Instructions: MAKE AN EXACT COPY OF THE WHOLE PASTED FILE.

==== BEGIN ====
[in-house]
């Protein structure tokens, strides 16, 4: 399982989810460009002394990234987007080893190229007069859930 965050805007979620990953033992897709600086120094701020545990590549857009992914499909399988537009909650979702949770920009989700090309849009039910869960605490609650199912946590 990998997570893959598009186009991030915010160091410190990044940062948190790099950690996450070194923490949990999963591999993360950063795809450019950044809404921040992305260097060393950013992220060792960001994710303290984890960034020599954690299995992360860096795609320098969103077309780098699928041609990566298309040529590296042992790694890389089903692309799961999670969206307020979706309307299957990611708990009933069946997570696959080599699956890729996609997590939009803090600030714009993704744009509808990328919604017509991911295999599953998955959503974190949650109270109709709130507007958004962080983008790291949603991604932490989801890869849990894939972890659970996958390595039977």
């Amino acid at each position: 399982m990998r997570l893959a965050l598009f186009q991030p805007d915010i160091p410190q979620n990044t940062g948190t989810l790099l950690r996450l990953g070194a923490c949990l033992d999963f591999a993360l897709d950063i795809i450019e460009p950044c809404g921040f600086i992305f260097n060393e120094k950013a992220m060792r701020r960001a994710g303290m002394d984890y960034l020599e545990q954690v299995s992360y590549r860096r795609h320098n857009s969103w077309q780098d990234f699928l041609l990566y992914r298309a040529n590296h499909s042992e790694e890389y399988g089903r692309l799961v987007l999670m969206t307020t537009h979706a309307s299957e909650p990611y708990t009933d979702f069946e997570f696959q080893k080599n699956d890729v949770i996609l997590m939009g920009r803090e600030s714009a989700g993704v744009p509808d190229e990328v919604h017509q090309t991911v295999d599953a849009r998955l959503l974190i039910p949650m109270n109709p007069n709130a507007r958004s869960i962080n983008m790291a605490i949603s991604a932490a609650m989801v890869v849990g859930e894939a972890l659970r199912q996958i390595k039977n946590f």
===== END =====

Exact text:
[in-house]
């Protein structure tokens, strides 16, 4: 399982989810460009002394990234987007080893190229007069859930 965050805007979620990953033992897709600086120094701020545990590549857009992914499909399988537009909650979702949770920009989700090309849009039910869960605490609650199912946590 990998997570893959598009186009991030915010160091410190990044940062948190790099950690996450070194923490949990999963591999993360950063795809450019950044809404921040992305260097060393950013992220060792960001994710303290984890960034020599954690299995992360860096795609320098969103077309780098699928041609990566298309040529590296042992790694890389089903692309799961999670969206307020979706309307299957990611708990009933069946997570696959080599699956890729996609997590939009803090600030714009993704744009509808990328919604017509991911295999599953998955959503974190949650109270109709709130507007958004962080983008790291949603991604932490989801890869849990894939972890659970996958390595039977």
């Amino acid at each position: 399982m990998r997570l893959a965050l598009f186009q991030p805007d915010i160091p410190q979620n990044t940062g948190t989810l790099l950690r996450l990953g070194a923490c949990l033992d999963f591999a993360l897709d950063i795809i450019e460009p950044c809404g921040f600086i992305f260097n060393e120094k950013a992220m060792r701020r960001a994710g303290m002394d984890y960034l020599e545990q954690v299995s992360y590549r860096r795609h320098n857009s969103w077309q780098d990234f699928l041609l990566y992914r298309a040529n590296h499909s042992e790694e890389y399988g089903r692309l799961v987007l999670m969206t307020t537009h979706a309307s299957e909650p990611y708990t009933d979702f069946e997570f696959q080893k080599n699956d890729v949770i996609l997590m939009g920009r803090e600030s714009a989700g993704v744009p509808d190229e990328v919604h017509q090309t991911v295999d599953a849009r998955l959503l974190i039910p949650m109270n109709p007069n709130a507007r958004s869960i962080n983008m790291a605490i949603s991604a932490a609650m989801v890869v849990g859930e894939a972890l659970r199912q996958i390595k039977n946590f």